MARKHAM, Sir George, 3rd Bt. (1666-1736), of Sedgebrook, Lincs.
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Family and Education
b. 27 May 1666, 1st s. of Sir Robert Markham, 2nd Bt.†, of Sedgebrook by Mary, da. and coh. of Sir Thomas Widdrington† of Cheeseburn Grange, Northumb. educ. M. Temple 1675, called 1684; Trinity Coll. Camb. 1680. unm. suc. fa. as 3rd Bt. 27 Oct. 1690.1
Commr. taking subscriptions to S. Sea Co. 1711; 50 new churches 1716.2
Member SPCK 1712.3
Descended from a younger branch of a Nottinghamshire family, Markham entered the Middle Temple at a very early age, possibly in conscious imitation of some of his distinguished legal ancestors, such as John Markham, justice of common pleas at the turn of the 14th century. His seat at Sedgebrook, close to the Lincolnshire border with Nottinghamshire and Leicestershire, was within easy travelling distance of Newark and Grantham, both boroughs his father had represented in Parliament.
Markham was returned for Newark at a by-election in 1695 which cost between £500 and £600, a contest caused by the supporters of Sir Richard Earle, 4th Bt., forcing a poll. He was returned unopposed at the general election later the same year. His voting record in this Parliament was in stark contrast to that of the other seven Nottinghamshire Members: he was forecast as likely to oppose the Court on 31 Jan. 1696 over the proposed council of trade (all his county colleagues were listed on the other side); in March he voted against fixing the price of guineas at 22s. (six colleagues voted the other way and one was absent). He did, however, join them in signing the Association in February–March. He did not vote on the attainder bill against Sir John Fenwick†. An interesting glimpse into his social world is offered by an entry in Hon. James Brydges’* diary for February 1698 recording an occasion when Markham met the diarist, Sir Godfrey Copley, 2nd Bt.*, John Trenchard and John Toland at the Grecian coffee-house. The timing and the company are suggestive of Country attitudes, a position not ruled out by his appearance on an analysis of about September 1698, as a supporter of the Country party.4
Markham did not stand in the 1698 election, although he may initially have intended to defend his seat, for a tenant of the Duke of Newcastle (John Holles†) stated in June that he was pre-engaged to Markham. He was returned in January 1701, although his election was challenged by Hon. James Saunderson* who claimed that undue practices were used to gain votes for Markham. Markham appears on one list during the 1701 Parliament as a Member who would support the Court over the ‘Great Mortgage’. It is doubtful whether he contested at the election held the following November; somewhat cryptically he wrote shortly afterwards to Newcastle that ‘by an odd turn of affairs I cannot publicly serve my county this session’. Rayner’s petition substantiates this by referring to only three candidates, although its main contention was that Sir Matthew Jenison* had publicly entertained voters on behalf of both himself and Markham.5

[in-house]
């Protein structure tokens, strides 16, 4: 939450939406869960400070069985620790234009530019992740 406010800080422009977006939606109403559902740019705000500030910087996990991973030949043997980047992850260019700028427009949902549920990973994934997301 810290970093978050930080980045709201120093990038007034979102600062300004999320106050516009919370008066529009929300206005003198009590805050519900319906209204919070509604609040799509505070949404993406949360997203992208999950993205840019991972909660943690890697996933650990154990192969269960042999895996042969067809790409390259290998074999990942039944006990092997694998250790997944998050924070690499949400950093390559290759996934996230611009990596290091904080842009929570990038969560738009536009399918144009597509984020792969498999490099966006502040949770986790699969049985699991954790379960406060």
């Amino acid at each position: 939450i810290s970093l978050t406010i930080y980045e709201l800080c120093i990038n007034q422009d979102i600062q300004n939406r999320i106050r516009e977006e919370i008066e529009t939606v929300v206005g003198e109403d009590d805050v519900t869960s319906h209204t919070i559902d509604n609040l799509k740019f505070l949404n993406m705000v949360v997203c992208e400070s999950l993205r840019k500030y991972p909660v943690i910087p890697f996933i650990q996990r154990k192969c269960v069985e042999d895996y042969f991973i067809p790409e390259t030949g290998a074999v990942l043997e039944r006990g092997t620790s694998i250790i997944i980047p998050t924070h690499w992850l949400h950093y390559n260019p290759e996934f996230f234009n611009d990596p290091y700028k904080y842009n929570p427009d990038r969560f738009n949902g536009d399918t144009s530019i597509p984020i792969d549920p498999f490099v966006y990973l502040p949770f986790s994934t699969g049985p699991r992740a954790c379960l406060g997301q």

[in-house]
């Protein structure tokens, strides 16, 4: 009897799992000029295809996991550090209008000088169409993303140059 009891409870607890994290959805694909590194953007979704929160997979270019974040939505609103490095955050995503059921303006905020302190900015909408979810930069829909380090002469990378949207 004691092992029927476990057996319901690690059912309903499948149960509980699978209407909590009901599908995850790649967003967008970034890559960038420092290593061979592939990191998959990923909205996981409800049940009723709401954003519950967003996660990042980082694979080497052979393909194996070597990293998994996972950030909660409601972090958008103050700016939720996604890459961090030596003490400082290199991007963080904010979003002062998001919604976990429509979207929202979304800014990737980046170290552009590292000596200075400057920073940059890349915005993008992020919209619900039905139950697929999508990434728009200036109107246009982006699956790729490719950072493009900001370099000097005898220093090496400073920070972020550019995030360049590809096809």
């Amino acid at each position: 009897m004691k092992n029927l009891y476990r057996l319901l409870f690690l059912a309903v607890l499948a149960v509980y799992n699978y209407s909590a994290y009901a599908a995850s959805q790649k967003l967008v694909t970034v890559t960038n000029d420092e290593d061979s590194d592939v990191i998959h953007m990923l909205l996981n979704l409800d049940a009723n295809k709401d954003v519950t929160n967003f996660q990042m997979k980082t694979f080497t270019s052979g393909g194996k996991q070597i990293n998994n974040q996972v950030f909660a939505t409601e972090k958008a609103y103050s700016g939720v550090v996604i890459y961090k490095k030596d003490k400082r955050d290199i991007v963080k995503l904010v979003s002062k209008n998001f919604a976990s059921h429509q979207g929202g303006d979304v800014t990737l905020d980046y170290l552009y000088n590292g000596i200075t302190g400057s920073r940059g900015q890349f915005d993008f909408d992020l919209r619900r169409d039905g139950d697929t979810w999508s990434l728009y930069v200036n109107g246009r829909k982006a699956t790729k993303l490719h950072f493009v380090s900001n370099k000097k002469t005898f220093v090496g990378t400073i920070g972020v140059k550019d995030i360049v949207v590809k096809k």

After 1701 Markham seems to have retired from electioneering, although he continued to offer informed comments on political events. Thus, on the ministerial changes of 1706, he remarked to James Stanhope* that ‘the Summerian Whigs ride triumphant’. More interestingly, Sir John Cropley, 2nd Bt.*, also wrote to Stanhope about an estate Markham had informed him was for sale with ‘a certain senatorship tacked to it’. This may have been Markham’s own estate. but it was more likely to have been that owned by Jenison. His acquaintanceship with the radical Whig intelligentsia included the 3rd Earl of Shaftesbury (Anthony Ashley*) with whom he dined in 1706. Markham was elected to the Royal Society in 1708 and was appointed a commissioner for building 50 new churches in 1716, attending eight meetings between 1716 and 1720. He appears to have sold his residence at Sedgebrook to Sir John Thorold, 4th Bt.*, in 1716 and moved to Essex where he bought the manor of Tiled Hall in 1718. He died on 9 June 1736 at Bath and was buried at Sedgebrook.6
A balanced assessment of Markham is made difficult by the furore surrounding his will. As he was unmarried, his natural heir was his sister, Ursula, who had married Samuel Ogle* as her second husband. However, Markham harboured an intense dislike for most of the Ogles, so left his estate, and with it his electoral interest at Newark, to Dr Bernard Wilson, the rector of Newark, who it seems had supervised the estate for many years. Not surprisingly, the will was challenged, with Wilson agreeing to pay a reputed £30,000 to the sons of Ursula and Samuel Ogle. Markham has not received favourable treatment from historians of the family for his actions, being accused of ‘a long course of irregular living’ which had reduced him to ‘great mental as well as bodily imbecility’ by the time of his death.7
Ref Volumes: 1690-1715
Author: Stuart Handley
- 1. Add. 18721, ff. 16, 25; F. Markham, Gen. of Markhams, 15; info. from Dr D. F. Lemmings.
- 2. Pittis, Present Parl. 351; London Rec. Soc. xxiii. 182.
- 3. SPCK Archs. min. bk. 5, p. 284.
- 4. Add. 46553, ff. 52–53; Huntington Lib. Stowe mss 26(1), James Brydges’ diary, 12 Feb. 1698.
- 5. Devonshire mss at Chatsworth House, Whildon pprs. Alex Clarke to [James Whildon], 4 June 1698; CSP Dom. 1698, p. 225; Nottingham Univ. Lib. Portland (Bentinck) mss Pw2 150, Markham to [Newcastle], 16 Dec. 1701.
- 6. Centre Kentish Stud. Stanhope mss U1590/C9/35, Markham to Stanhope, 26 Mar. 1706; C9/31, Cropley to same, n.d. ; London Rec. Soc. 182; Buildings of Eng. ed. Pevsner, Lincs. 628; Morant, Essex, i. 354.
- 7. PCC 135 Derby; Dickinson, Hist. Newark, 307–9; B. Wilson, A Vindication of Himself.